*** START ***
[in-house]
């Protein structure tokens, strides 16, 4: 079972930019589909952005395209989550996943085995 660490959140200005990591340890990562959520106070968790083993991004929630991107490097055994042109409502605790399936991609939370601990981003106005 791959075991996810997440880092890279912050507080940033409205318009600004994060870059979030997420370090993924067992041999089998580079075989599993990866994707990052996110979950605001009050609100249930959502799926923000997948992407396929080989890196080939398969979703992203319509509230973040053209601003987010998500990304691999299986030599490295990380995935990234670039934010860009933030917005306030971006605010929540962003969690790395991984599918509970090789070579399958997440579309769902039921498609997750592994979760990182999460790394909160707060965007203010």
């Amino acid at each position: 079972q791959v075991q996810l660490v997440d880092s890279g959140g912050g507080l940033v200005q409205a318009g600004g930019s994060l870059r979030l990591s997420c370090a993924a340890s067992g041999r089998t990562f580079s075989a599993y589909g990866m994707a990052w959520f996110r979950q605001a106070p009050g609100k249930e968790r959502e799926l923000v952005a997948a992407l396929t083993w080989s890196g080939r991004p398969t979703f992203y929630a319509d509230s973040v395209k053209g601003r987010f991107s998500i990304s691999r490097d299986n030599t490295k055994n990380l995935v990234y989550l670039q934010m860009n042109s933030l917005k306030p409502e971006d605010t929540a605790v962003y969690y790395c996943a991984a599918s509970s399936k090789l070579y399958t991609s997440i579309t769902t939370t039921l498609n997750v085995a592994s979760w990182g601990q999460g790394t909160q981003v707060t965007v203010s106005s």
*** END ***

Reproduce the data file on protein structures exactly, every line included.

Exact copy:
[in-house]
């Protein structure tokens, strides 16, 4: 079972930019589909952005395209989550996943085995 660490959140200005990591340890990562959520106070968790083993991004929630991107490097055994042109409502605790399936991609939370601990981003106005 791959075991996810997440880092890279912050507080940033409205318009600004994060870059979030997420370090993924067992041999089998580079075989599993990866994707990052996110979950605001009050609100249930959502799926923000997948992407396929080989890196080939398969979703992203319509509230973040053209601003987010998500990304691999299986030599490295990380995935990234670039934010860009933030917005306030971006605010929540962003969690790395991984599918509970090789070579399958997440579309769902039921498609997750592994979760990182999460790394909160707060965007203010």
């Amino acid at each position: 079972q791959v075991q996810l660490v997440d880092s890279g959140g912050g507080l940033v200005q409205a318009g600004g930019s994060l870059r979030l990591s997420c370090a993924a340890s067992g041999r089998t990562f580079s075989a599993y589909g990866m994707a990052w959520f996110r979950q605001a106070p009050g609100k249930e968790r959502e799926l923000v952005a997948a992407l396929t083993w080989s890196g080939r991004p398969t979703f992203y929630a319509d509230s973040v395209k053209g601003r987010f991107s998500i990304s691999r490097d299986n030599t490295k055994n990380l995935v990234y989550l670039q934010m860009n042109s933030l917005k306030p409502e971006d605010t929540a605790v962003y969690y790395c996943a991984a599918s509970s399936k090789l070579y399958t991609s997440i579309t769902t939370t039921l498609n997750v085995a592994s979760w990182g601990q999460g790394t909160q981003v707060t965007v203010s106005s």